Your browser is no longer supported

For the best possible experience using our website we recommend you upgrade to a newer version or another browser.

Your browser appears to have cookies disabled. For the best experience of this website, please enable cookies in your browser

We'll assume we have your consent to use cookies, for example so you won't need to log in each time you visit our site.
Learn more

The Derwent Valley Dams

In 1899 a squabble over water resources between the Corporations of Derby, Leicester, Notts and Sheffield and the County Council of Derbyshire led to the passing of the Derwent Valley Water Act.

The Act authorised the construction of six reservoirs in the Derwent Valley, chosen because of its narrowness and heavy annual rainfall. These were Ronksley, Howden, Derwent and Bamford in the Derwent Valley and Haglee and Ashopton dams in the Ashop Valley.

It also divided the water to be impounded by the dams between the quarrelling parties, with Derbyshire entitled to 25%, Leicester to 35.72%, Notts to 14.28% and Sheffield to 25%.

One of the first appointments to the newly formed Derwent Valley Water Board was civil engineer Edward Sandeman, who had made his reputation on the Burrator Dam near Plymouth. He was paid an incredible salary of £1,200 a year - almost 10 times that of the Board's medical officer.

Sandeman recommended moving the Derwent dam almost 800m up the valley and increasing its height from 27m to 35m. This allowed the Ronksley dam to be dropped from the plans.

In May 1901 construction started on Howden dam, followed a year later by Derwent. Both are masonry dams, 59m thick at the base tapering to just over 3m thick at the overflow crest.

The two projects combined would require 1.25M tonnes of Derbyshire gritstone, which could have come from the Derwent Valley itself. But the Board considered that the ravages of quarrying and flooding may mean that the valley would never recover, so a quarry site was chosen in Grindleford, close to the Midland Railway Company's main line.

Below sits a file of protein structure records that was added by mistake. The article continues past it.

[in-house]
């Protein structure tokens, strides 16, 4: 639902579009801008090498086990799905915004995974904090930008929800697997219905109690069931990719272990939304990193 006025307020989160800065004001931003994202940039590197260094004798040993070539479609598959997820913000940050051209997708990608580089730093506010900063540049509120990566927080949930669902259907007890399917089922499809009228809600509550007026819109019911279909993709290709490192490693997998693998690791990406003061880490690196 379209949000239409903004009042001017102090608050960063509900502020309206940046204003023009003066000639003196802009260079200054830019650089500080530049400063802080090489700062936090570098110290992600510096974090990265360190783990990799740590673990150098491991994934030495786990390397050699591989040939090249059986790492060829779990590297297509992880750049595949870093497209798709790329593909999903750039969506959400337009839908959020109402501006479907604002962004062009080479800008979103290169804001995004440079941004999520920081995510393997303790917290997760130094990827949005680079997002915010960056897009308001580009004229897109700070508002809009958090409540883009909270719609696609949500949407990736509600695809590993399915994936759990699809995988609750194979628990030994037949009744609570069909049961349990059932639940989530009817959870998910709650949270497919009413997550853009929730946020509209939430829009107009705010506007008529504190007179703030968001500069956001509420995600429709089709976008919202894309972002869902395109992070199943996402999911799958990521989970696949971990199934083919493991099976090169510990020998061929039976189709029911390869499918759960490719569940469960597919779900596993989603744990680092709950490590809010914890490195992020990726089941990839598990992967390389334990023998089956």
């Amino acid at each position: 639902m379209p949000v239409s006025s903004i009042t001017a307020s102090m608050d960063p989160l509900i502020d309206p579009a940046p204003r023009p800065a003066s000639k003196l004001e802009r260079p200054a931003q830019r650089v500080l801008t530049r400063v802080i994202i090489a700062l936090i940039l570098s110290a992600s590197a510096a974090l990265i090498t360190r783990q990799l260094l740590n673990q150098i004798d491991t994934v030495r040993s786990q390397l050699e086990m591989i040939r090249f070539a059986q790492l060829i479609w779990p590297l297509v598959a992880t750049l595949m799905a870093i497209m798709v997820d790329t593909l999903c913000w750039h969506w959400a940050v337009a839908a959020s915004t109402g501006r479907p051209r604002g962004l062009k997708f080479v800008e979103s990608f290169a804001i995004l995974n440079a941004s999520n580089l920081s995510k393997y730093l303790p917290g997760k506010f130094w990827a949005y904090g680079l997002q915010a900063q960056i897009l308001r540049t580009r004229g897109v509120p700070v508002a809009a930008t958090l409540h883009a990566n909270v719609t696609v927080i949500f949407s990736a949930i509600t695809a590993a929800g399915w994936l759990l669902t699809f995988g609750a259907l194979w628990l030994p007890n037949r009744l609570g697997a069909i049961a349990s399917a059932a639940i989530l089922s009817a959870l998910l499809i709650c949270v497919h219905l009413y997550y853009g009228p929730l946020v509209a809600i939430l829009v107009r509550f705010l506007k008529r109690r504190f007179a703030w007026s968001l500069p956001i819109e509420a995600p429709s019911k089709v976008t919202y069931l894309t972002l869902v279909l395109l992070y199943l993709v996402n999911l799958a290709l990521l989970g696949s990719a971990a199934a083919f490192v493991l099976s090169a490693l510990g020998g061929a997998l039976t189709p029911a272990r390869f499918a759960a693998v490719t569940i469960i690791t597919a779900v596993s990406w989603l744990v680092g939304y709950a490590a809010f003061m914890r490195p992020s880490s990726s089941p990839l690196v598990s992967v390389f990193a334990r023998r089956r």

To get the stone up to the site of the dams, almost 14km away, the Board had to build its own standard gauge railway at a cost of £15,000. Howden dam was eventually opened at a grand ceremony by board chairman Sir Edward Fraser in September 1912. But war commitments meant Derwent's opening in 1916 passed quietly.

Nineteen years later construction of the giant Ladybower dam started. The purchase of land from the Duke of Norfolk's estate meant plans for the smaller Bamford and Ashopton dams were dropped in 1920 in favour of Ladybower. This would be the largest artificial reservoir formed by an earth dam in Europe at the time.

The dam was designed by Messrs GH Hill and Sons of Manchester and built by contractor R Baille of East Lothian. The outbreak of the Second World War forced worker's wages up and reduced the number of men on site from 312 to 218 in six months. In the same period construction material costs rose by 12.5%.

To limit costs and keep the project going Italian prisoners of war were put to work on the dam. It was eventually finished in 1945 and was inaugurated by King George VI on 25 September.

Have your say

You must sign in to make a comment

Please remember that the submission of any material is governed by our Terms and Conditions and by submitting material you confirm your agreement to these Terms and Conditions. Please note comments made online may also be published in the print edition of New Civil Engineer. Links may be included in your comments but HTML is not permitted.